Pages

September 29, 2011

China launches first space lab module Tiangong-1

Xinhua - China's first space lab module Tiangong-1 blasted off at 9:16 p.m. Beijing Time (1316 GMT) Thursday from Jiuquan Satellite Launch Center located in China's northwest desert area.

The unmanned module, carried by the Long March-2FT1 rocket, will test space docking with a spacecraft later this year, paving the way for China to operate a permanent space station around 2020 and making it the world's third country to do so.

The Tiangong-1 will orbit the Earth for about one month to await Shenzhou-8 unmanned spacecraft. Once the two vehicles successfully rendezvous, they will conduct the first space docking at a height of 340 kilometers above Earth surface.

After two docking tests, Tiangong-1 will await Shenzhou-9 and Shenzhou-10 in the next two years, according to a plan of China's manned space program.

The 8.5-tonne Tiangong-1, with a length of 10.4 meters and maximum diameter of 3.35 meters, provides a room of 15 cubic meters for two to three astronauts to live and work.


A Long March-2FT1 carrier rocket loaded with Tiangong-1 unmanned space lab module blasts off from the launch pad at the Jiuquan Satellite Launch Center in northwest China's Gansu Province, Sept. 29, 2011. (Xinhua/Wang Jianmin)



Unlike previous Chinese space vehicles, Tiangong-1 has a docking facility which allows it to be connected to multiple space modules in order to assemble an experimental station in low Earth orbit.

Tiangong-1 will orbit the Earth for about one month, awaiting the arrival of the Shenzhou-8 unmanned spacecraft. Once the two vehicles successfully rendezvous, they will conduct the first space docking at a height of 340 kilometers above Earth's surface.

After two docking tests with the Shenzhou-8, Tiangong-1 will await Shenzhou-9, followed by Shenzhou-10, which will possibly carry a female astronaut, in the next two years, according to the plan for China's manned space program.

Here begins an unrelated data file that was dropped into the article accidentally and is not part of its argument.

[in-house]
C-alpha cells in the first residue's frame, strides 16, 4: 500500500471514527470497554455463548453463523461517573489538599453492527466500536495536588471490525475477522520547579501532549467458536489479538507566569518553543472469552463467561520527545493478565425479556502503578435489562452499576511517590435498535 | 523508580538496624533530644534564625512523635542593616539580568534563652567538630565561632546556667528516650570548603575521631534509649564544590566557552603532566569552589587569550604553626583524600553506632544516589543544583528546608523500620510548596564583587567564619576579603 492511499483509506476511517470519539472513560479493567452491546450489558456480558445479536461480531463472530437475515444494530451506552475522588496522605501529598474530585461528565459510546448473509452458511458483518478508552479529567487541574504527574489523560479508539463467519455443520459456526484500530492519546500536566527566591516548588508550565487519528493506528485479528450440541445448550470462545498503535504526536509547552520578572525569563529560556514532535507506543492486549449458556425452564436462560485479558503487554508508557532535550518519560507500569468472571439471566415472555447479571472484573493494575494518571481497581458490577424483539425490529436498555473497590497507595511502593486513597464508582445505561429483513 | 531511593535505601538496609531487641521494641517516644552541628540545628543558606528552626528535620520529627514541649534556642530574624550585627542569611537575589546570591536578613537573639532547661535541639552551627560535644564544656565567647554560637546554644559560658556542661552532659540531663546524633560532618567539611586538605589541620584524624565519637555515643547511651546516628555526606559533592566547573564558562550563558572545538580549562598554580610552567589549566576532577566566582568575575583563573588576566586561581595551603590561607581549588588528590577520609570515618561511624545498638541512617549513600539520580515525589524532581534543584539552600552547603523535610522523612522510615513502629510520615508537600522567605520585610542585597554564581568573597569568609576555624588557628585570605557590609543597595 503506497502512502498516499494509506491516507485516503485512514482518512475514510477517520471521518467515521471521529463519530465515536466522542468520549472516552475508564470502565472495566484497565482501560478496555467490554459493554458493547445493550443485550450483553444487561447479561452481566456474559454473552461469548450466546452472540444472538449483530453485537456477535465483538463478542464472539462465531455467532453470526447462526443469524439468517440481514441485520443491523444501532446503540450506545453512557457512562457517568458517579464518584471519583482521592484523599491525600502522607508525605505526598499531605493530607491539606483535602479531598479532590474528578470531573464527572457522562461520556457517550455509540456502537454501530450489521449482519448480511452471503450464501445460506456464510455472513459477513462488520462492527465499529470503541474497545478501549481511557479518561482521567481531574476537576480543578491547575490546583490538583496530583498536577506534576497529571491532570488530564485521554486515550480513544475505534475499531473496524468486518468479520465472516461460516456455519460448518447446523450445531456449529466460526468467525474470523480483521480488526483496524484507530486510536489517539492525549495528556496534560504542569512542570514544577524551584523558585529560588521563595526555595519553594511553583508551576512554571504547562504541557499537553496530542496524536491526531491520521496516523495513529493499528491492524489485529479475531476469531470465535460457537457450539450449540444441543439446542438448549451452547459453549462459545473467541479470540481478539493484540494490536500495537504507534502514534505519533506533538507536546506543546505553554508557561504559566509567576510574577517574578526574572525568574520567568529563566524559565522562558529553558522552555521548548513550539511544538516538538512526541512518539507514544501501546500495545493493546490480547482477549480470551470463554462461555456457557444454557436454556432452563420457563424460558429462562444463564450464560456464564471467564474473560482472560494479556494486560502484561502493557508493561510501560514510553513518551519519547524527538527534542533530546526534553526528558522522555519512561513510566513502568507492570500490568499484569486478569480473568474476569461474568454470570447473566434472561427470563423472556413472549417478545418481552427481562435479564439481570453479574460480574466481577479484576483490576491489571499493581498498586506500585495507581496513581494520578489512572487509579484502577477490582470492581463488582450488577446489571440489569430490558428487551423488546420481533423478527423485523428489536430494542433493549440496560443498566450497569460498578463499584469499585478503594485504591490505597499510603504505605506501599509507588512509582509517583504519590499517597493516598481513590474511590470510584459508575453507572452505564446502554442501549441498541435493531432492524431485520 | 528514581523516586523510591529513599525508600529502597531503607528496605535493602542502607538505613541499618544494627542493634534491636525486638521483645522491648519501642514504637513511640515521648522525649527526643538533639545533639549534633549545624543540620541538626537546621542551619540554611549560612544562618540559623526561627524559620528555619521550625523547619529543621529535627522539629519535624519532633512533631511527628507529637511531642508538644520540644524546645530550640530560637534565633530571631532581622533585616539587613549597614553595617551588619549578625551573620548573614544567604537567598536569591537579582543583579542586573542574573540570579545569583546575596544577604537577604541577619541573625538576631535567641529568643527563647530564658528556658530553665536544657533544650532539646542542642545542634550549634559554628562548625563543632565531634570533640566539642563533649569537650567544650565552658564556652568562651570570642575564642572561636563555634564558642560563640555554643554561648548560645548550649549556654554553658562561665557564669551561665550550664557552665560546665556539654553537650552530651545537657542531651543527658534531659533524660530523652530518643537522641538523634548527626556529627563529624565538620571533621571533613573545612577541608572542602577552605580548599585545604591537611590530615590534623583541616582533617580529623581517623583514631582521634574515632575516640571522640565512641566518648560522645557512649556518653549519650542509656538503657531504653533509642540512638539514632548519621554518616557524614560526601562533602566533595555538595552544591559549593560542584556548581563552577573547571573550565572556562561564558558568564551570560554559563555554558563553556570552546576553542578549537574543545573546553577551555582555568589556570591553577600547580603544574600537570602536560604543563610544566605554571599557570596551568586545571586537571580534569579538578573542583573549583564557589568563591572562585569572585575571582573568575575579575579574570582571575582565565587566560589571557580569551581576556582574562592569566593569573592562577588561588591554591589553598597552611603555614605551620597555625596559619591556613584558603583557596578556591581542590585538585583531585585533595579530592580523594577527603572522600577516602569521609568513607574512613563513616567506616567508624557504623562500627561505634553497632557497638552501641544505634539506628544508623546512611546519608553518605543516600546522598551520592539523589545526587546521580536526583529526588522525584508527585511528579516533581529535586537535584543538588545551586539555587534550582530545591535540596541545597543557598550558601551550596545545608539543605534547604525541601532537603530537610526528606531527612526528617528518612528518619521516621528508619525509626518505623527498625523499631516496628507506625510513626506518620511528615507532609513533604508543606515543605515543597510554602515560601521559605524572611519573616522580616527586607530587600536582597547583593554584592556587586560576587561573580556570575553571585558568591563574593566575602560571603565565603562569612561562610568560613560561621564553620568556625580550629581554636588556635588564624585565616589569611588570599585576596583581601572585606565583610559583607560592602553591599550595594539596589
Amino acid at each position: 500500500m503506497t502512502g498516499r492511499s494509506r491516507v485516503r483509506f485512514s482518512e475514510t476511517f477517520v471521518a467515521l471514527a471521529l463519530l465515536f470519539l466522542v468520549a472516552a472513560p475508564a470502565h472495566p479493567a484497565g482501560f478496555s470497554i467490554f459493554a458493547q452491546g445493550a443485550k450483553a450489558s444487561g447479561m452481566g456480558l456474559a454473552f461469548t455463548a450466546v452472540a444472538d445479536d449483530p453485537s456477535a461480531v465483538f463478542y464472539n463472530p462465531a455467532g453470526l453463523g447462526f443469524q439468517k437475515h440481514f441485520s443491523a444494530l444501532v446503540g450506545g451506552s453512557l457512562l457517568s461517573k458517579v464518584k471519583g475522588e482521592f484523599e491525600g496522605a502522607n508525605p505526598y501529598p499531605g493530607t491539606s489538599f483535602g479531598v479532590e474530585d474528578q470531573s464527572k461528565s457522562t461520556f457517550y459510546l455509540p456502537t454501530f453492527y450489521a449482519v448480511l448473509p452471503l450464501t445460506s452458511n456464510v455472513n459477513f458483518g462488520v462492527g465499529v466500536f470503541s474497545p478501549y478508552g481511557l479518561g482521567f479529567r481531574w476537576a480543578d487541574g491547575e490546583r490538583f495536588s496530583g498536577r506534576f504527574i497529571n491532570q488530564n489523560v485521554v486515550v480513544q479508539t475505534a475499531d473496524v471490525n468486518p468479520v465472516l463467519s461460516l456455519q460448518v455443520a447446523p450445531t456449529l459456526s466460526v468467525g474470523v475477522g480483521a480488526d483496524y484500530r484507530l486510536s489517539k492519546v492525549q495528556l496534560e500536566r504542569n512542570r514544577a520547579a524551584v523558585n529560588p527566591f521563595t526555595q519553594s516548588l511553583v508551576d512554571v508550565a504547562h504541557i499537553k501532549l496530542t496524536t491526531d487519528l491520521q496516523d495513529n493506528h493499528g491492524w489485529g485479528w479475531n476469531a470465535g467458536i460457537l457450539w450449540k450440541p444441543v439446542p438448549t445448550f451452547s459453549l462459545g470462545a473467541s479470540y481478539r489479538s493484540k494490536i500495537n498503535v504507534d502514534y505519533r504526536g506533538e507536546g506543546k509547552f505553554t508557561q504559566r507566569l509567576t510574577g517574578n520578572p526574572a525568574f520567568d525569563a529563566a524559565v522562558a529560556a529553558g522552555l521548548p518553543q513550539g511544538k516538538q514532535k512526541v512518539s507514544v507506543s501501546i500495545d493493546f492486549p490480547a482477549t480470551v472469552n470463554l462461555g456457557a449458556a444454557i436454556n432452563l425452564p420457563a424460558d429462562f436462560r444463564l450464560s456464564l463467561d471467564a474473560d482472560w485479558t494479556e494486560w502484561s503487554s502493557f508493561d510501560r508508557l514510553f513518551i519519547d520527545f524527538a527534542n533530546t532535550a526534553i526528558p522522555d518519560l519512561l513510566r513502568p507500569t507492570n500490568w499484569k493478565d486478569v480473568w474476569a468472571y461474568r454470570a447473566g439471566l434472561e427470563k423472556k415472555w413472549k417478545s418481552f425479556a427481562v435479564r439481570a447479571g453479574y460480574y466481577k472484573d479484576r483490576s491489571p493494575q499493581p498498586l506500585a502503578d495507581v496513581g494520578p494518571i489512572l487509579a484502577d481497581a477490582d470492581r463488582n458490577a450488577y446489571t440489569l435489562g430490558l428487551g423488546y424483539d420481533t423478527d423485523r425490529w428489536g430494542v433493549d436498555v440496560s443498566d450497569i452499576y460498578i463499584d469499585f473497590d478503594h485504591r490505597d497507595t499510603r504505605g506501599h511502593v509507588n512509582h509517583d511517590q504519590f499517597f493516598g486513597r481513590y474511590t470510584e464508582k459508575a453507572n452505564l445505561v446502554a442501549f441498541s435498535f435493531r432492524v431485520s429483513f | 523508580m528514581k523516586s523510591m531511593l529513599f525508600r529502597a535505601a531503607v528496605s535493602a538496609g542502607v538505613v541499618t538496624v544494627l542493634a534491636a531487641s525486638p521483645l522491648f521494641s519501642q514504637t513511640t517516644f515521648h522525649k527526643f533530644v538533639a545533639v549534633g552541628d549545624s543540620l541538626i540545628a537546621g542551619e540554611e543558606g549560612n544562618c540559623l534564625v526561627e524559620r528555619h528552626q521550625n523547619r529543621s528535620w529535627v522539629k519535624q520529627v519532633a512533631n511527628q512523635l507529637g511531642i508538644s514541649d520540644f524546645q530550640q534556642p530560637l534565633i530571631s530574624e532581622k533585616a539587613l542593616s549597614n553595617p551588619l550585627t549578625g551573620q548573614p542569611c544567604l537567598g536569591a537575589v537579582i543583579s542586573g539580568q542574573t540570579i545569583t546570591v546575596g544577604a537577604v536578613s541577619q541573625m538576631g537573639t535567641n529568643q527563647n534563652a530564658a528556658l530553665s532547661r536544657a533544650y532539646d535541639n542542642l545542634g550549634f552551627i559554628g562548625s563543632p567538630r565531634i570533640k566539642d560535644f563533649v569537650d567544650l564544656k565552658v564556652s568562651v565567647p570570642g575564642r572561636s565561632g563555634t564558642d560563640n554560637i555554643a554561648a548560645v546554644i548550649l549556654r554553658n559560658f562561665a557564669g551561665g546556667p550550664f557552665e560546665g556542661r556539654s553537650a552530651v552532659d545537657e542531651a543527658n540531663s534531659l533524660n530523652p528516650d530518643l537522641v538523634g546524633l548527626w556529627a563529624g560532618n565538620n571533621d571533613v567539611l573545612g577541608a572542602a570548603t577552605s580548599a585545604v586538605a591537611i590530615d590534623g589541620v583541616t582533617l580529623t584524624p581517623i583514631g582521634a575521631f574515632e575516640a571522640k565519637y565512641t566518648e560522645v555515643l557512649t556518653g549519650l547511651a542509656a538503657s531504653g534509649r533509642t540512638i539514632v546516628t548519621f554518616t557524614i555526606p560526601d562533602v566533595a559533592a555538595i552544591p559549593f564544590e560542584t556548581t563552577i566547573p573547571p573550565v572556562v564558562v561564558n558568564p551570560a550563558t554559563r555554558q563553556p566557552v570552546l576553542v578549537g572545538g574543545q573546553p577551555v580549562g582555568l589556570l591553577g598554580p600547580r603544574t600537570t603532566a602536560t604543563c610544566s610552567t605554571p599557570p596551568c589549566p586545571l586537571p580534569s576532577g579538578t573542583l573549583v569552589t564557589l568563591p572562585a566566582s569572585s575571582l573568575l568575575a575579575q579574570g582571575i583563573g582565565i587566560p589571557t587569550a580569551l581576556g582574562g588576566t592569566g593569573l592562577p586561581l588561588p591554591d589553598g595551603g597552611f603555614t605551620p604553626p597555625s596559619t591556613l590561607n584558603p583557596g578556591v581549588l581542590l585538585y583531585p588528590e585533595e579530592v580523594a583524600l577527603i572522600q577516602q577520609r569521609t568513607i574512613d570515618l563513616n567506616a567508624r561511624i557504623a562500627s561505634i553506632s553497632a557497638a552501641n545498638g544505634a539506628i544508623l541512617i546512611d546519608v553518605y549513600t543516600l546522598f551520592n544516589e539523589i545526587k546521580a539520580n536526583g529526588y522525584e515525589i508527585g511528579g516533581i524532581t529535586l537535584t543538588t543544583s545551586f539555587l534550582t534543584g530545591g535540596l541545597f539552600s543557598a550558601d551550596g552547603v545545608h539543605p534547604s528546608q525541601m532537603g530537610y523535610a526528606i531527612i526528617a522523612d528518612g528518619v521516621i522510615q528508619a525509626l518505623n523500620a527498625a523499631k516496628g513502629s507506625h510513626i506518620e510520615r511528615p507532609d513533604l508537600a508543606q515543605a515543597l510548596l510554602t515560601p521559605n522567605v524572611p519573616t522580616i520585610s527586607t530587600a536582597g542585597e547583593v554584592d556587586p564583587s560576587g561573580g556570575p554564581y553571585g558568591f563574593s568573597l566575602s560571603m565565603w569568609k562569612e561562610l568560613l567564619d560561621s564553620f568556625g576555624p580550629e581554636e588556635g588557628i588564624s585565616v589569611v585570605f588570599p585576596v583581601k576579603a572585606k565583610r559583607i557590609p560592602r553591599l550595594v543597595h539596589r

If the astronaut in the Shenzhou-10 mission succeeds with the manual space docking, China will become the third nation after the United States and Russia to master the technology.

If the previous two steps succeed, China plans to develop and launch multiple space modules, with a goal of assembling a 60-tonne manned space station around 2020 in which Chinese astronauts will start more research projects in space.

The success of Thursday's launch of Tiangong-1 also eased the pressure on China's space engineers following the unsuccessful lift-off in August when a Long March-2C rocket malfunctioned and failed to send an experimental satellite into orbit.

To acquire a new and bigger rocket capable of loading a future space station's components that will be much heavier than Tiangong-1, research and development on a carrier rocket that burns more environmentally-friendly liquid-oxygen-kerosene fuels is in progress.

If you liked this article, please give it a quick review on ycombinator or StumbleUpon. Thanks
blog comments powered by Disqus